DALLAS, TX – OCTOBER 8: Demontre Hurst #6 of the Oklahoma Sooners returns a interception for a touchdown against the Texas Longhorns at the Cotton Bowl on October 8, 2011 in Dallas, Texas. The Sooners defeated the Longhorns 55 to 17. (Photo by Wesley Hitt/Getty Images)

Ranking the Big 12 coaching jobs

The kind folks at Athlon Sports asked me to participate in an experts poll ranking the Big 12 coaching jobs. (Insert joke here.)

You can find the results here. For the sake of conversation, here’s how I voted. Note that I based my rankings on the question of where I thought I could win the fastest for the longest time.

1. Texas

Texas has all the hallmarks of a great college football job. It’s the flagship university in a football-crazy state that is overflowing with elite, well-trained high school. Austin might be the best college town in the country. Money is no object. Academically, it’s one of the best public universities in the United States.


The Texas job probably get a little overrated in the eyes of the punditry. The Lone Star State breadbasket feeds a lot of mouths, and recruiting there has only grown more competitive with Texas A&M’s move to the SEC.

Furthermore, the messy search for Mack Brown’s successor showed the downside of having a cadre of minted boosters supporting a program. All those egos in the same room can make for a lot of dysfunction.

Texas is without a doubt one of the best gigs in the sport. But that doesn’t mean it’s not without its challenges.

2. Oklahoma

For all of the Longhorns advantages over their Red River rivals, Texas can’t match the Sooners’ historical success. OU’s rich football tradition reflects what makes Bob Stoops’ seat one of the most coveted in the country.

Much like Alabama and the Crimson Tide, Sooner football is woven into the fabric of the state of Oklahoma. As a result, OU plays to packed houses every week in Norman and annually takes in more than enough money to support one of the largest operating budgets in college football.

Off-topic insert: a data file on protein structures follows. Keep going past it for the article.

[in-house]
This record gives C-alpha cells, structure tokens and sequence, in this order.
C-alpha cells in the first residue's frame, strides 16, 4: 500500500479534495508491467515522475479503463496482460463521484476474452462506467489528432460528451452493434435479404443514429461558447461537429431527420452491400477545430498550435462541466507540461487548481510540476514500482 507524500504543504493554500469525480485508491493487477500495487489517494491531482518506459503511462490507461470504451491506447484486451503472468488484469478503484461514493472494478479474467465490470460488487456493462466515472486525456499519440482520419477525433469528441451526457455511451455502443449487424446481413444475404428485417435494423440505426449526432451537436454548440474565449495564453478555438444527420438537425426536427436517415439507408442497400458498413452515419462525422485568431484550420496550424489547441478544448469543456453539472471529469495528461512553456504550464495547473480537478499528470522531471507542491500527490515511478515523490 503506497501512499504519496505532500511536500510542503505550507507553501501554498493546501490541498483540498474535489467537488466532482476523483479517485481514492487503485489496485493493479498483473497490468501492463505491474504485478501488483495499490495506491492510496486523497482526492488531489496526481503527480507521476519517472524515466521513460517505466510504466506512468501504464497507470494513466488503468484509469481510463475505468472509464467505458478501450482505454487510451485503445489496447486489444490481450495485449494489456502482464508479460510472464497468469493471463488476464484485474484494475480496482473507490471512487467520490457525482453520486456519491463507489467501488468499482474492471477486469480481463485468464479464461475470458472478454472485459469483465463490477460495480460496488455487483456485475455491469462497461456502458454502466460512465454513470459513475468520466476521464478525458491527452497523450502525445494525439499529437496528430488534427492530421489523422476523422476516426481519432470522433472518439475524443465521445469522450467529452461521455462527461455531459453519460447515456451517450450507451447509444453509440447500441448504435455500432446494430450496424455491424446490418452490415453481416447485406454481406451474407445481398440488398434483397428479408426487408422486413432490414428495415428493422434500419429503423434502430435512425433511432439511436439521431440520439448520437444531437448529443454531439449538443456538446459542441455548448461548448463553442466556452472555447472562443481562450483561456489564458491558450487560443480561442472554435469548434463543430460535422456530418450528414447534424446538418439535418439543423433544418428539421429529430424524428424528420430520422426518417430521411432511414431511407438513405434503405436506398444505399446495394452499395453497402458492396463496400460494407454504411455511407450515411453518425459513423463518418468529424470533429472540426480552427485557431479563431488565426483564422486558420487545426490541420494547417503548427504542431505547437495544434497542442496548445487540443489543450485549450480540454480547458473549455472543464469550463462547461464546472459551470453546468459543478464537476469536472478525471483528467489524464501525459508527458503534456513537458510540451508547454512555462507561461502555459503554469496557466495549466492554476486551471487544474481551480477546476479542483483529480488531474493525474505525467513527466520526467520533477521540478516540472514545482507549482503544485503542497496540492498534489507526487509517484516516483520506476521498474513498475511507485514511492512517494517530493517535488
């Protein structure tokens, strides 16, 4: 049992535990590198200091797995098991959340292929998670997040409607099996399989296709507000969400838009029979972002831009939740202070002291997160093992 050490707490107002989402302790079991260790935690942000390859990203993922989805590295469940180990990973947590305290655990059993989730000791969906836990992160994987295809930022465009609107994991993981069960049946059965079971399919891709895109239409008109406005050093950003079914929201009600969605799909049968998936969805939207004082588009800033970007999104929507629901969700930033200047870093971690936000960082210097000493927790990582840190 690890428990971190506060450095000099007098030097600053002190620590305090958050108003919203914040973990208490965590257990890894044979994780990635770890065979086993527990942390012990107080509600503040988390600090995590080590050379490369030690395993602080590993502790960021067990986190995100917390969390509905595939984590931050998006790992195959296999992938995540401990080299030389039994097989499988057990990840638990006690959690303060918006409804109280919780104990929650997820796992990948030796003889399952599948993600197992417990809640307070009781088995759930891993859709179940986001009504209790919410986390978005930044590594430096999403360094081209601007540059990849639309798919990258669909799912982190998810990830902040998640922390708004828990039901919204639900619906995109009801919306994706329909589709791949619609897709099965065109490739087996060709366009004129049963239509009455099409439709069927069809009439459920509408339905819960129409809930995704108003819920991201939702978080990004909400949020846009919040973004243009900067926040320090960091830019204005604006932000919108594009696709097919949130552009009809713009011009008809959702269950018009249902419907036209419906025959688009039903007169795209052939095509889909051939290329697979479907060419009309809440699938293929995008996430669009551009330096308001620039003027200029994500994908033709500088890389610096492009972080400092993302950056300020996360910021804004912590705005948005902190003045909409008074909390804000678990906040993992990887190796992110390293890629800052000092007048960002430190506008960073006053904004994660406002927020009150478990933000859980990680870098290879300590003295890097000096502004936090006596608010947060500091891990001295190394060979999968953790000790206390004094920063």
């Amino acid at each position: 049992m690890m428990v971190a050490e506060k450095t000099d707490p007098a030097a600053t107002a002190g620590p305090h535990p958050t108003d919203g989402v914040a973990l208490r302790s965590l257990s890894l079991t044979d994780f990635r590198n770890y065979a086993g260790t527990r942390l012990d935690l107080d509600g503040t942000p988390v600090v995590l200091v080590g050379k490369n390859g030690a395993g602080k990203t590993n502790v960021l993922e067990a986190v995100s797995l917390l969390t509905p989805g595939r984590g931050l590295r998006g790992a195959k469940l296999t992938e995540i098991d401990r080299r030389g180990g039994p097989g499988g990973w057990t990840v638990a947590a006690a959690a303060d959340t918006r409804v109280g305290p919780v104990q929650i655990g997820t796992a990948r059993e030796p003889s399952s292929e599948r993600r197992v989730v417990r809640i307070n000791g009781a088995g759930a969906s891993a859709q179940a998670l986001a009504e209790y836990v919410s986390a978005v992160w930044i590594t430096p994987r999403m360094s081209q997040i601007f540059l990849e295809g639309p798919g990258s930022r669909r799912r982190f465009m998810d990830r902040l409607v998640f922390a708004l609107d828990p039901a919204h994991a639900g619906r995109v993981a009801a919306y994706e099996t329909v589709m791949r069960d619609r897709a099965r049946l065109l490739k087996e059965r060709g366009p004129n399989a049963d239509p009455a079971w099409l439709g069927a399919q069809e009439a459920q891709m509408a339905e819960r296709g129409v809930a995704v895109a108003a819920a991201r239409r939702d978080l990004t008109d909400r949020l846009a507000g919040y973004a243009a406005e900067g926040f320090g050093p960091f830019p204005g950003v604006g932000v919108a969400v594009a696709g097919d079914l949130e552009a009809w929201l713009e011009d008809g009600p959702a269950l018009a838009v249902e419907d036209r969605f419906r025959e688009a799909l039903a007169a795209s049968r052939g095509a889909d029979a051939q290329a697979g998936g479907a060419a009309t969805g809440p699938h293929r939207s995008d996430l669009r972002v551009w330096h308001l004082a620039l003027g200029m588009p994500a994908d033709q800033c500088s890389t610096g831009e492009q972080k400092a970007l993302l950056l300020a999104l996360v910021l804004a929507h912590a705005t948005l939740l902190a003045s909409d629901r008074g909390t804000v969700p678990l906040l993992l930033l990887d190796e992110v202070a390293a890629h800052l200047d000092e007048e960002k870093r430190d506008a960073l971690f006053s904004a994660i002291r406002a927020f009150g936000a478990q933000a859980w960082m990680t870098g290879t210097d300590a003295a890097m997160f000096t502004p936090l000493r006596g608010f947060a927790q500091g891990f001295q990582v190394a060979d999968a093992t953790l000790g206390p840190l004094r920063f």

Historically, the Sooners have overcome a paucity of in-state talent by mining Texas talent. In recent years, Stoops and his staff have made inroads in California to supplement their major pipeline to the south.

Despite not being located in the middle of a recruiting hotbed, Oklahoma will still be picking from a boatload of quality candidates when Stoops does step down.

3. Oklahoma State

After the Big 12’s top two, there’s a sizable gap. OSU checks in at No. 3 thanks to the bottomless pockets of T. Boone Pickens.

The billionaire booster has funded substantial facilities upgrades in Stillwater and has shown a willingness to pump cash into Cowboy athletics on a level rivaling shoe baron Phil Knight’s support of Oregon. That helps OSU recruit in Texas and attract quality coaches.

4. TCU

Between Sammy Baugh and LaDanian Tomlinson, there’s not much to say about TCU football. In the course of the last two decades, however, the Horned Frogs rose from one of the strongest mid-majors in the country to Big 12 contender.

TCU’s location in the heart of the Dallas-Fort Worth area elevates it slightly above the conference’s other six candidates. Questions about the program’s staying power post-Gary Patterson are fair, though.

5. Texas Tech

Like plenty of other Big 12 schools, Tech has a location problem. Lubbock is about as much of an outpost as outposts get.

On the plus side, it’s still within the state borders of Texas.

6. Baylor

Given that the Bears have won back-to-back conference titles, maybe we should say Baylor is No. 6 with a bullet.

On the other hand, recent success doesn’t negate decades of abject futility. Baylor still has to overcome Waco and the fact that it’s a religious private school.

Art Briles has done some remarkable work at BU, but maintaining that success year after year would be an even more remarkable accomplishment.

7. West Virginia

Speaking of outposts, Morgantown sticks out like a sore thumb in terms of Big 12 geography. It would be one thing if the Mountaineers had an abundance of talent in their backyard instead of moonshine and pepperoni rolls, but Dana Holgorsen has to import players from far and wide.

WVU has money and solid fan support, but geography is a big negative.

8. Kansas State

Kansas State was consistently one of the worst football programs in the country before Bill Snyder took Manhattan. Decades of Snyder’s sorcery have lifted KSU up off the bottom rungs in the college football pecking order.

Unfortunately, if the Wildcats don’t hire another purple shaman when Snyder’s days on the headset are through, the situation could go south quickly. (See: Prince, Ron.)

9. Kansas

The best thing that could be said about the KU job is that the Jayhawks haven’t shied away from laying down serious cash to land a coach.

Otherwise, the bad parts are really bad. No recruiting base, no real history and no interest once things get cranked up at Phog Allen.

10. Iowa State

The Cyclones haven’t wanted for effort under Paul Rhoads. They’ve needed it because Ames is one one of the toughest places to recruit to in college football. That makes ISU the hardest job in the Big 12.